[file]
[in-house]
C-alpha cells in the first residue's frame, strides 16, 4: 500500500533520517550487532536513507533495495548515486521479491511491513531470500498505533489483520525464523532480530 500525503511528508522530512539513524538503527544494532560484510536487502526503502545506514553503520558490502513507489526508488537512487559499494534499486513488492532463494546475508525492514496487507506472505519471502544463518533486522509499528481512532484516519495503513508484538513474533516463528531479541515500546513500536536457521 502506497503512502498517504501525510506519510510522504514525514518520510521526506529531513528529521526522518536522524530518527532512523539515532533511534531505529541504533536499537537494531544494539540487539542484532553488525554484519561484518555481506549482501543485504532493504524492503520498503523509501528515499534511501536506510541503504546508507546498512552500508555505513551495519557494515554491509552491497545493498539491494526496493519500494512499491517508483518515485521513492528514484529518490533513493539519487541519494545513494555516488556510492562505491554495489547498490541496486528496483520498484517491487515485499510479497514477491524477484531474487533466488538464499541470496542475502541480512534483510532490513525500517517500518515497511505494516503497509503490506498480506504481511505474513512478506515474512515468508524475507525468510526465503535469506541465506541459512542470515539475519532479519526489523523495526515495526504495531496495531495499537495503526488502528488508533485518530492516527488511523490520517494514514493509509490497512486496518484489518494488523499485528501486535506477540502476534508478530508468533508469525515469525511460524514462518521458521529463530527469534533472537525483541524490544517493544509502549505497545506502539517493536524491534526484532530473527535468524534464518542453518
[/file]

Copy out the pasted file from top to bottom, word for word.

[in-house]
C-alpha cells in the first residue's frame, strides 16, 4: 500500500533520517550487532536513507533495495548515486521479491511491513531470500498505533489483520525464523532480530 500525503511528508522530512539513524538503527544494532560484510536487502526503502545506514553503520558490502513507489526508488537512487559499494534499486513488492532463494546475508525492514496487507506472505519471502544463518533486522509499528481512532484516519495503513508484538513474533516463528531479541515500546513500536536457521 502506497503512502498517504501525510506519510510522504514525514518520510521526506529531513528529521526522518536522524530518527532512523539515532533511534531505529541504533536499537537494531544494539540487539542484532553488525554484519561484518555481506549482501543485504532493504524492503520498503523509501528515499534511501536506510541503504546508507546498512552500508555505513551495519557494515554491509552491497545493498539491494526496493519500494512499491517508483518515485521513492528514484529518490533513493539519487541519494545513494555516488556510492562505491554495489547498490541496486528496483520498484517491487515485499510479497514477491524477484531474487533466488538464499541470496542475502541480512534483510532490513525500517517500518515497511505494516503497509503490506498480506504481511505474513512478506515474512515468508524475507525468510526465503535469506541465506541459512542470515539475519532479519526489523523495526515495526504495531496495531495499537495503526488502528488508533485518530492516527488511523490520517494514514493509509490497512486496518484489518494488523499485528501486535506477540502476534508478530508468533508469525515469525511460524514462518521458521529463530527469534533472537525483541524490544517493544509502549505497545506502539517493536524491534526484532530473527535468524534464518542453518